Penile lengthening can also be achieved at time of PP placement for patients with ED and PD. In a study of 23 patients with PD, refractory ED, and severe penile shortening, penile lengthening was performed with a circumferential graft and concomitant placement of an inflatable PP yielding a 2.8 cm average gain of length (10). For patients and couples who are dissatisfied with penile length postoperatively, Shaeer et al. have suggested penile elongation and girth augmentation using various flaps, with variable success rates (28). In an initial study by Shaeer et al., an innovative technique of transcorporeal incision of Peyronie’s plaques with neither mobilization of the neurovascular bundle nor plaque incision and grafting was reported (12). While Shaeer’s results are indeed promising, future studies are prerequisite to further validate its use with patient’s satisfaction, safety and outcomes are end-points. Furthermore, Silvani et al. reported a novel technique using a relaxing albugineal incision and saphenous vein grafting in the presence of a soft axially rigid prosthesis cylinder scaffold (11). In Silvani’s study, penile elongation enhanced from 1.2 to 2.3 cm with complete correction of any penile curvature and adequate sexual function (11).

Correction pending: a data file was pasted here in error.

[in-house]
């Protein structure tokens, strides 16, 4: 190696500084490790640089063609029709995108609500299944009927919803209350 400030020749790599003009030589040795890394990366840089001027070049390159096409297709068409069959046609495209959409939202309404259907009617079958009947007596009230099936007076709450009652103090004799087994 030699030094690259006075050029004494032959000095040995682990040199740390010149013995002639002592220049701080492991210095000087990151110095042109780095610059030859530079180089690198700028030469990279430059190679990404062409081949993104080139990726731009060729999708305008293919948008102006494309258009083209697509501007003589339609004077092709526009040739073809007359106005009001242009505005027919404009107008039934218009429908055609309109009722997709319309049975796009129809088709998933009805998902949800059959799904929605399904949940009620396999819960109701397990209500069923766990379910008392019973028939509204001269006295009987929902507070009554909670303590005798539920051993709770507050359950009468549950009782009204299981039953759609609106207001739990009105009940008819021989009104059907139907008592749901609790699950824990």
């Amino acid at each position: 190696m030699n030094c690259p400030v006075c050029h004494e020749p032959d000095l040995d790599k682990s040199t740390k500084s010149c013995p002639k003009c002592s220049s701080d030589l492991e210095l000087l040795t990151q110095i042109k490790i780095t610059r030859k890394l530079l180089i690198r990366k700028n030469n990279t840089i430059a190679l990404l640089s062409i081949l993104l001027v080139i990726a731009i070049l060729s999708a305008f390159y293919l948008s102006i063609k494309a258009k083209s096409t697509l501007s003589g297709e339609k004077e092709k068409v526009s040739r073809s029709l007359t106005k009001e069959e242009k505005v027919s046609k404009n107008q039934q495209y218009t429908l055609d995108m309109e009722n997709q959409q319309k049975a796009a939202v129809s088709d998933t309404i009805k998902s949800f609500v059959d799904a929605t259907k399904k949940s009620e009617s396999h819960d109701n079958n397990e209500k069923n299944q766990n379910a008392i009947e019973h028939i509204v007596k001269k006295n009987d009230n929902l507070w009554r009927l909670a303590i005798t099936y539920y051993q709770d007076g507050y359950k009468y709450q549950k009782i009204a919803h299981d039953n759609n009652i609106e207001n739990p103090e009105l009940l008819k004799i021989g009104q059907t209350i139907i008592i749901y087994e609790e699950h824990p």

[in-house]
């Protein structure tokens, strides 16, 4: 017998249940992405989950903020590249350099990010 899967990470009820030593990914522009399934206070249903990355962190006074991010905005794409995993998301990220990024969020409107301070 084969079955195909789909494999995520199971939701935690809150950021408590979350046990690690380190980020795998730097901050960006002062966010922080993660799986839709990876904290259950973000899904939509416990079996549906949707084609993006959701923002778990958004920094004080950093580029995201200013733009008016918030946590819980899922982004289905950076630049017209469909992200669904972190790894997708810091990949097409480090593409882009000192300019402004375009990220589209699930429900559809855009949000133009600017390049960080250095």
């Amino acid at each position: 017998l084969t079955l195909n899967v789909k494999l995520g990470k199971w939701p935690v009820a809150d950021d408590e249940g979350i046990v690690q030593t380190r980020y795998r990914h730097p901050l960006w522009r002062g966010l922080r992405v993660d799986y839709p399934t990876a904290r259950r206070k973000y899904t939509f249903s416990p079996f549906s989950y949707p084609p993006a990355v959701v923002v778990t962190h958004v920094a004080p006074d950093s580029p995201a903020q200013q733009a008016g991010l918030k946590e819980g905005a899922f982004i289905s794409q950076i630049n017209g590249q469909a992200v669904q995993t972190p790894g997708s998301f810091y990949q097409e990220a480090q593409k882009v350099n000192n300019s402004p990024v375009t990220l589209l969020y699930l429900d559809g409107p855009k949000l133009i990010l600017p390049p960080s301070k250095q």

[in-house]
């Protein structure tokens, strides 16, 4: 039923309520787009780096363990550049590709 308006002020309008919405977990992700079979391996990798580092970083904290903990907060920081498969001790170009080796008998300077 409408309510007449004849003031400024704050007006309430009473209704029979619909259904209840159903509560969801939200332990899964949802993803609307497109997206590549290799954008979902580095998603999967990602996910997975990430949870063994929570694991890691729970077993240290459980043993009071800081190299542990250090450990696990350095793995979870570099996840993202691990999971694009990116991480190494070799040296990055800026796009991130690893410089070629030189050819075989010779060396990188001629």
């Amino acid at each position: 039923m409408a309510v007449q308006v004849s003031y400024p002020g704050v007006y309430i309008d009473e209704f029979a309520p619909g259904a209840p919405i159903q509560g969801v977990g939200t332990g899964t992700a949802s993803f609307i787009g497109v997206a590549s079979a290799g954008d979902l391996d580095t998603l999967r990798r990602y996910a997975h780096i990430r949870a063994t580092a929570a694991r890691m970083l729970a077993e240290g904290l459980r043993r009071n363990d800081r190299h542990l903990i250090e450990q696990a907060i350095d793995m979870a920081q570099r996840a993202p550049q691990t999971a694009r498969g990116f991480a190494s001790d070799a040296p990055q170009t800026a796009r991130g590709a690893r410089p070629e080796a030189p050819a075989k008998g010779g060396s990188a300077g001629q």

Interestingly, non-operative techniques have also reported to preserve penile length as well as erectile function and penile straightening in the postoperative setting. These include regular penile massage with cocoa butter, penile stretching exercises with traction devices, and nightly use of phosphodiesterase type 5 inhibitors (PDE5i) to promote graft health, with variable results (19,29). More recently, Levine et al. reported their data from a small pilot study using traction therapy before PP placement in men with PD (30). Levine’s study demonstrated that following 3–4 months of daily traction for an average of 3 h or more per day, 70% of patients gained some length (up to 1.5 cm) compared to pre-traction (30).